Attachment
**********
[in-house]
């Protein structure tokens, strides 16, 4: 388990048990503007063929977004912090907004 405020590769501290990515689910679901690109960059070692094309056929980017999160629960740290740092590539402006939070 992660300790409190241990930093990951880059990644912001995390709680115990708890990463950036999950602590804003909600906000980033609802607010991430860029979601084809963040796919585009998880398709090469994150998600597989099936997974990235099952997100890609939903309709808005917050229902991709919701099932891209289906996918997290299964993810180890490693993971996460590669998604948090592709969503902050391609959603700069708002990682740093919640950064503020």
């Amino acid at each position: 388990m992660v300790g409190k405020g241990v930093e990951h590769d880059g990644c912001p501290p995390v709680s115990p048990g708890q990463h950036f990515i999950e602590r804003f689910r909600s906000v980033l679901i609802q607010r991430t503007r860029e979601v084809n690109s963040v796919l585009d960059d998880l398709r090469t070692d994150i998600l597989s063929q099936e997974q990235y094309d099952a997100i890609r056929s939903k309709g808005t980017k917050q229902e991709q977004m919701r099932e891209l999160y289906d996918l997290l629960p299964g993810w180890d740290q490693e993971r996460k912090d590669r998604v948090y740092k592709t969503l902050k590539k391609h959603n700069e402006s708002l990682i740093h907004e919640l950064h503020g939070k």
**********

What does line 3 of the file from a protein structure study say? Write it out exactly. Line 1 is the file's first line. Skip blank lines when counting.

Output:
């Amino acid at each position: 388990m992660v300790g409190k405020g241990v930093e990951h590769d880059g990644c912001p501290p995390v709680s115990p048990g708890q990463h950036f990515i999950e602590r804003f689910r909600s906000v980033l679901i609802q607010r991430t503007r860029e979601v084809n690109s963040v796919l585009d960059d998880l398709r090469t070692d994150i998600l597989s063929q099936e997974q990235y094309d099952a997100i890609r056929s939903k309709g808005t980017k917050q229902e991709q977004m919701r099932e891209l999160y289906d996918l997290l629960p299964g993810w180890d740290q490693e993971r996460k912090d590669r998604v948090y740092k592709t969503l902050k590539k391609h959603n700069e402006s708002l990682i740093h907004e919640l950064h503020g939070k």